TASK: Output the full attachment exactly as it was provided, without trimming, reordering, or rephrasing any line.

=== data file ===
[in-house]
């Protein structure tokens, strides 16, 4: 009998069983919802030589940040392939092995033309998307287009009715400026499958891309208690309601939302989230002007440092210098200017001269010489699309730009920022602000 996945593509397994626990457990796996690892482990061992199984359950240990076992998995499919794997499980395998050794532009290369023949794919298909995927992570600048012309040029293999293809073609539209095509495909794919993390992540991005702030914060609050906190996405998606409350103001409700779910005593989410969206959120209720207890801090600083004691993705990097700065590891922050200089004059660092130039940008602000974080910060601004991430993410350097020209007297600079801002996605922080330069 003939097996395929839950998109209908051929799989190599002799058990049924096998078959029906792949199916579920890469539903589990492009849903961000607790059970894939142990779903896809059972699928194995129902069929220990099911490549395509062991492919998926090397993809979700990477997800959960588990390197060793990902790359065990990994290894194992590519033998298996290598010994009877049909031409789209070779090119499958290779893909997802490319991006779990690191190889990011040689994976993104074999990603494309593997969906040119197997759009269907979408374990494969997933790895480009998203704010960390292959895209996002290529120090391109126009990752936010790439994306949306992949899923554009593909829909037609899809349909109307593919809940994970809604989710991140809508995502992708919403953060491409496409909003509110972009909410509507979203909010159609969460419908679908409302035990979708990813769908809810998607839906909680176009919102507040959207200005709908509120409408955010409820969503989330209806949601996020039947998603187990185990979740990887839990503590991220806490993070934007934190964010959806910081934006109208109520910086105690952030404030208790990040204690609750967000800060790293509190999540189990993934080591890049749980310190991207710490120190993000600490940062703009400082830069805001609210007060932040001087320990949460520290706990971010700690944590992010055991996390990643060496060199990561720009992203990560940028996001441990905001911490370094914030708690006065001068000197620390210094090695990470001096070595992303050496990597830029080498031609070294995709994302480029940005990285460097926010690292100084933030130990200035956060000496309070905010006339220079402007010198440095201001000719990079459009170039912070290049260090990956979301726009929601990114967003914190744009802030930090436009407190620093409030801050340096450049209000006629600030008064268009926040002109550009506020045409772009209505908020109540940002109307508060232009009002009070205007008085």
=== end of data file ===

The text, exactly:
[in-house]
């Protein structure tokens, strides 16, 4: 009998069983919802030589940040392939092995033309998307287009009715400026499958891309208690309601939302989230002007440092210098200017001269010489699309730009920022602000 996945593509397994626990457990796996690892482990061992199984359950240990076992998995499919794997499980395998050794532009290369023949794919298909995927992570600048012309040029293999293809073609539209095509495909794919993390992540991005702030914060609050906190996405998606409350103001409700779910005593989410969206959120209720207890801090600083004691993705990097700065590891922050200089004059660092130039940008602000974080910060601004991430993410350097020209007297600079801002996605922080330069 003939097996395929839950998109209908051929799989190599002799058990049924096998078959029906792949199916579920890469539903589990492009849903961000607790059970894939142990779903896809059972699928194995129902069929220990099911490549395509062991492919998926090397993809979700990477997800959960588990390197060793990902790359065990990994290894194992590519033998298996290598010994009877049909031409789209070779090119499958290779893909997802490319991006779990690191190889990011040689994976993104074999990603494309593997969906040119197997759009269907979408374990494969997933790895480009998203704010960390292959895209996002290529120090391109126009990752936010790439994306949306992949899923554009593909829909037609899809349909109307593919809940994970809604989710991140809508995502992708919403953060491409496409909003509110972009909410509507979203909010159609969460419908679908409302035990979708990813769908809810998607839906909680176009919102507040959207200005709908509120409408955010409820969503989330209806949601996020039947998603187990185990979740990887839990503590991220806490993070934007934190964010959806910081934006109208109520910086105690952030404030208790990040204690609750967000800060790293509190999540189990993934080591890049749980310190991207710490120190993000600490940062703009400082830069805001609210007060932040001087320990949460520290706990971010700690944590992010055991996390990643060496060199990561720009992203990560940028996001441990905001911490370094914030708690006065001068000197620390210094090695990470001096070595992303050496990597830029080498031609070294995709994302480029940005990285460097926010690292100084933030130990200035956060000496309070905010006339220079402007010198440095201001000719990079459009170039912070290049260090990956979301726009929601990114967003914190744009802030930090436009407190620093409030801050340096450049209000006629600030008064268009926040002109550009506020045409772009209505908020109540940002109307508060232009009002009070205007008085």